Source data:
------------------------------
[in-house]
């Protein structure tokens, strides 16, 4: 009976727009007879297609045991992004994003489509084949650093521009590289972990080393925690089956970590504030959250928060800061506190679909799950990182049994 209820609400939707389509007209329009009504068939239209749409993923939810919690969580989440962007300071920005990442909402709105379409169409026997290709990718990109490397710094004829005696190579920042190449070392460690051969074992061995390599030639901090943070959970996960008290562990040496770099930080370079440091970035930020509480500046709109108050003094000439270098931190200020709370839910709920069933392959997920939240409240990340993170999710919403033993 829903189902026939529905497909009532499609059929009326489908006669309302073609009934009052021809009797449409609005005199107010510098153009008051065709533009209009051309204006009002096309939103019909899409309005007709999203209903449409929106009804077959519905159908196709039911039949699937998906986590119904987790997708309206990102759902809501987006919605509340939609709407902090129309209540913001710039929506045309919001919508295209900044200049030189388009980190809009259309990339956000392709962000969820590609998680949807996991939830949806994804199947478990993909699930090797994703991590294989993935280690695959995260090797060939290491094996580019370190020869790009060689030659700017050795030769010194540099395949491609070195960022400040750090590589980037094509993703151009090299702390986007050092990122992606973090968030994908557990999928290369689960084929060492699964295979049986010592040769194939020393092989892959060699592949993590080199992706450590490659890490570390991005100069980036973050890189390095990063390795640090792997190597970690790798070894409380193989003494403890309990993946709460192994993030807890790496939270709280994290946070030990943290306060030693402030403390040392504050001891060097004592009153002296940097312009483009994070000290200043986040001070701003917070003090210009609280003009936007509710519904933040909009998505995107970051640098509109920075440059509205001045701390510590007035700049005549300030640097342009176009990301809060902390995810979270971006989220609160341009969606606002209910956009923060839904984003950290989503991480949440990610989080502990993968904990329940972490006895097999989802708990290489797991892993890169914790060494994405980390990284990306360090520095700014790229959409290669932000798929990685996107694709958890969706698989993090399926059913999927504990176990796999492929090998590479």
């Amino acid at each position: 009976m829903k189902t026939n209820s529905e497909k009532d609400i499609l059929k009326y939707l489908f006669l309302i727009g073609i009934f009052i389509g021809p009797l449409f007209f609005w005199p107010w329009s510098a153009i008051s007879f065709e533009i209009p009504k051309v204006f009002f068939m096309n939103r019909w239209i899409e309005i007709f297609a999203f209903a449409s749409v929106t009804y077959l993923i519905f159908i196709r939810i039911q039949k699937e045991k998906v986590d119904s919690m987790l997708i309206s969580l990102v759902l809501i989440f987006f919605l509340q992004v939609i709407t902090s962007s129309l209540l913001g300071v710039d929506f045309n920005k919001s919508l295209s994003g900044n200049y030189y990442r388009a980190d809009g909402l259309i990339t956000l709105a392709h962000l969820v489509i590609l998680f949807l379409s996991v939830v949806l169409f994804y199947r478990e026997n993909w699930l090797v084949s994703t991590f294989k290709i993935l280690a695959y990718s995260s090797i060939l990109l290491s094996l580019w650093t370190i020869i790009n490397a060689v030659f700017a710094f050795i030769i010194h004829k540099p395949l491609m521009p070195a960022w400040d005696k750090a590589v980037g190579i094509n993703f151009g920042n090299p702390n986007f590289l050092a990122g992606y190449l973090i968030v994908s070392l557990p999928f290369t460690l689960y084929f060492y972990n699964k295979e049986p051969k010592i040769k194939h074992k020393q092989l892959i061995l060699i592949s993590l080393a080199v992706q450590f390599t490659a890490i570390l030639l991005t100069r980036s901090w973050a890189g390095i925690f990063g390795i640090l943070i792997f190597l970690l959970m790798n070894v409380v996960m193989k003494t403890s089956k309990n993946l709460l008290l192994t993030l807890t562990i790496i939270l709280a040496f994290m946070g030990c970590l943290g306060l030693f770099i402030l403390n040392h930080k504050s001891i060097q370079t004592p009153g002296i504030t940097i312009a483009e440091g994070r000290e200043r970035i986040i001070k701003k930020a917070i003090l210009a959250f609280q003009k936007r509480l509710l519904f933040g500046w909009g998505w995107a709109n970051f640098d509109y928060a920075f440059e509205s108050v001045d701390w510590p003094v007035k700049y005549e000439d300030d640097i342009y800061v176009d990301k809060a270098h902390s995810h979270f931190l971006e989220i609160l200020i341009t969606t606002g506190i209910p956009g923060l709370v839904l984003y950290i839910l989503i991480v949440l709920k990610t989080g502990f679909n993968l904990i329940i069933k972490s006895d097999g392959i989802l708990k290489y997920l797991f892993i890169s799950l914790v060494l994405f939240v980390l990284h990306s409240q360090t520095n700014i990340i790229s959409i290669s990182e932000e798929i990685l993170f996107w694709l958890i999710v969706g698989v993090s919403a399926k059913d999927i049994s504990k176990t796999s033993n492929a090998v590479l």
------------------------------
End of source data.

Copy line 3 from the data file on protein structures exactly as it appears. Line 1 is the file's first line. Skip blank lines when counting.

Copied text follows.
């Amino acid at each position: 009976m829903k189902t026939n209820s529905e497909k009532d609400i499609l059929k009326y939707l489908f006669l309302i727009g073609i009934f009052i389509g021809p009797l449409f007209f609005w005199p107010w329009s510098a153009i008051s007879f065709e533009i209009p009504k051309v204006f009002f068939m096309n939103r019909w239209i899409e309005i007709f297609a999203f209903a449409s749409v929106t009804y077959l993923i519905f159908i196709r939810i039911q039949k699937e045991k998906v986590d119904s919690m987790l997708i309206s969580l990102v759902l809501i989440f987006f919605l509340q992004v939609i709407t902090s962007s129309l209540l913001g300071v710039d929506f045309n920005k919001s919508l295209s994003g900044n200049y030189y990442r388009a980190d809009g909402l259309i990339t956000l709105a392709h962000l969820v489509i590609l998680f949807l379409s996991v939830v949806l169409f994804y199947r478990e026997n993909w699930l090797v084949s994703t991590f294989k290709i993935l280690a695959y990718s995260s090797i060939l990109l290491s094996l580019w650093t370190i020869i790009n490397a060689v030659f700017a710094f050795i030769i010194h004829k540099p395949l491609m521009p070195a960022w400040d005696k750090a590589v980037g190579i094509n993703f151009g920042n090299p702390n986007f590289l050092a990122g992606y190449l973090i968030v994908s070392l557990p999928f290369t460690l689960y084929f060492y972990n699964k295979e049986p051969k010592i040769k194939h074992k020393q092989l892959i061995l060699i592949s993590l080393a080199v992706q450590f390599t490659a890490i570390l030639l991005t100069r980036s901090w973050a890189g390095i925690f990063g390795i640090l943070i792997f190597l970690l959970m790798n070894v409380v996960m193989k003494t403890s089956k309990n993946l709460l008290l192994t993030l807890t562990i790496i939270l709280a040496f994290m946070g030990c970590l943290g306060l030693f770099i402030l403390n040392h930080k504050s001891i060097q370079t004592p009153g002296i504030t940097i312009a483009e440091g994070r000290e200043r970035i986040i001070k701003k930020a917070i003090l210009a959250f609280q003009k936007r509480l509710l519904f933040g500046w909009g998505w995107a709109n970051f640098d509109y928060a920075f440059e509205s108050v001045d701390w510590p003094v007035k700049y005549e000439d300030d640097i342009y800061v176009d990301k809060a270098h902390s995810h979270f931190l971006e989220i609160l200020i341009t969606t606002g506190i209910p956009g923060l709370v839904l984003y950290i839910l989503i991480v949440l709920k990610t989080g502990f679909n993968l904990i329940i069933k972490s006895d097999g392959i989802l708990k290489y997920l797991f892993i890169s799950l914790v060494l994405f939240v980390l990284h990306s409240q360090t520095n700014i990340i790229s959409i290669s990182e932000e798929i990685l993170f996107w694709l958890i999710v969706g698989v993090s919403a399926k059913d999927i049994s504990k176990t796999s033993n492929a090998v590479l």